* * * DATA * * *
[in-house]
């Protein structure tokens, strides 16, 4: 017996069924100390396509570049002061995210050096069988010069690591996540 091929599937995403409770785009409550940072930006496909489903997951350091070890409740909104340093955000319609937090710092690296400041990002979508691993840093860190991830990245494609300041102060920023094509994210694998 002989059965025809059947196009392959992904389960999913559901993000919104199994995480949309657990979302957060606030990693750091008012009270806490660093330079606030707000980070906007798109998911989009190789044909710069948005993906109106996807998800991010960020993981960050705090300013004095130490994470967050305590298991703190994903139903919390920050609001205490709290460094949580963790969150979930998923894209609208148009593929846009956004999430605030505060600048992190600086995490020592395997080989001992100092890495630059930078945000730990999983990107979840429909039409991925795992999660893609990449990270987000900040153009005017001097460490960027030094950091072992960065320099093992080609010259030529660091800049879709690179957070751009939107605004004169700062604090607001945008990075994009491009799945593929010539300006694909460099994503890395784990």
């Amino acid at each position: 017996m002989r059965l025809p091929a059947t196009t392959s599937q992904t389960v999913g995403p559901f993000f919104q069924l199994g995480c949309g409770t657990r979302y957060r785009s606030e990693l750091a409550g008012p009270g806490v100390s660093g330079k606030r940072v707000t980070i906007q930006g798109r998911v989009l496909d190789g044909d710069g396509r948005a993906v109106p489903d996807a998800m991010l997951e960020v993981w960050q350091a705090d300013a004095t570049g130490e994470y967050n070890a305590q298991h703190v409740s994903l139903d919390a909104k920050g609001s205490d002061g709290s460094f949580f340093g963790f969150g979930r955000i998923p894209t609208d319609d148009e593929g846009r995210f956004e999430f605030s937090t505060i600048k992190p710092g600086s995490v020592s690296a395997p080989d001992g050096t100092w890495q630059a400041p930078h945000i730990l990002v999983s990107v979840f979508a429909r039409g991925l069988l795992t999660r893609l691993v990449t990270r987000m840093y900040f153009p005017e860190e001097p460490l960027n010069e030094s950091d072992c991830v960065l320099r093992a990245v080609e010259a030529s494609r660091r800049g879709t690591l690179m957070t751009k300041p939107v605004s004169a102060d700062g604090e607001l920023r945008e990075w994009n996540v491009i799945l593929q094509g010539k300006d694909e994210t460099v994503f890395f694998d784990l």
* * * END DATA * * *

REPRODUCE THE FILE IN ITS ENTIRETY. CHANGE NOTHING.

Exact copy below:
[in-house]
């Protein structure tokens, strides 16, 4: 017996069924100390396509570049002061995210050096069988010069690591996540 091929599937995403409770785009409550940072930006496909489903997951350091070890409740909104340093955000319609937090710092690296400041990002979508691993840093860190991830990245494609300041102060920023094509994210694998 002989059965025809059947196009392959992904389960999913559901993000919104199994995480949309657990979302957060606030990693750091008012009270806490660093330079606030707000980070906007798109998911989009190789044909710069948005993906109106996807998800991010960020993981960050705090300013004095130490994470967050305590298991703190994903139903919390920050609001205490709290460094949580963790969150979930998923894209609208148009593929846009956004999430605030505060600048992190600086995490020592395997080989001992100092890495630059930078945000730990999983990107979840429909039409991925795992999660893609990449990270987000900040153009005017001097460490960027030094950091072992960065320099093992080609010259030529660091800049879709690179957070751009939107605004004169700062604090607001945008990075994009491009799945593929010539300006694909460099994503890395784990």
């Amino acid at each position: 017996m002989r059965l025809p091929a059947t196009t392959s599937q992904t389960v999913g995403p559901f993000f919104q069924l199994g995480c949309g409770t657990r979302y957060r785009s606030e990693l750091a409550g008012p009270g806490v100390s660093g330079k606030r940072v707000t980070i906007q930006g798109r998911v989009l496909d190789g044909d710069g396509r948005a993906v109106p489903d996807a998800m991010l997951e960020v993981w960050q350091a705090d300013a004095t570049g130490e994470y967050n070890a305590q298991h703190v409740s994903l139903d919390a909104k920050g609001s205490d002061g709290s460094f949580f340093g963790f969150g979930r955000i998923p894209t609208d319609d148009e593929g846009r995210f956004e999430f605030s937090t505060i600048k992190p710092g600086s995490v020592s690296a395997p080989d001992g050096t100092w890495q630059a400041p930078h945000i730990l990002v999983s990107v979840f979508a429909r039409g991925l069988l795992t999660r893609l691993v990449t990270r987000m840093y900040f153009p005017e860190e001097p460490l960027n010069e030094s950091d072992c991830v960065l320099r093992a990245v080609e010259a030529s494609r660091r800049g879709t690591l690179m957070t751009k300041p939107v605004s004169a102060d700062g604090e607001l920023r945008e990075w994009n996540v491009i799945l593929q094509g010539k300006d694909e994210t460099v994503f890395f694998d784990l």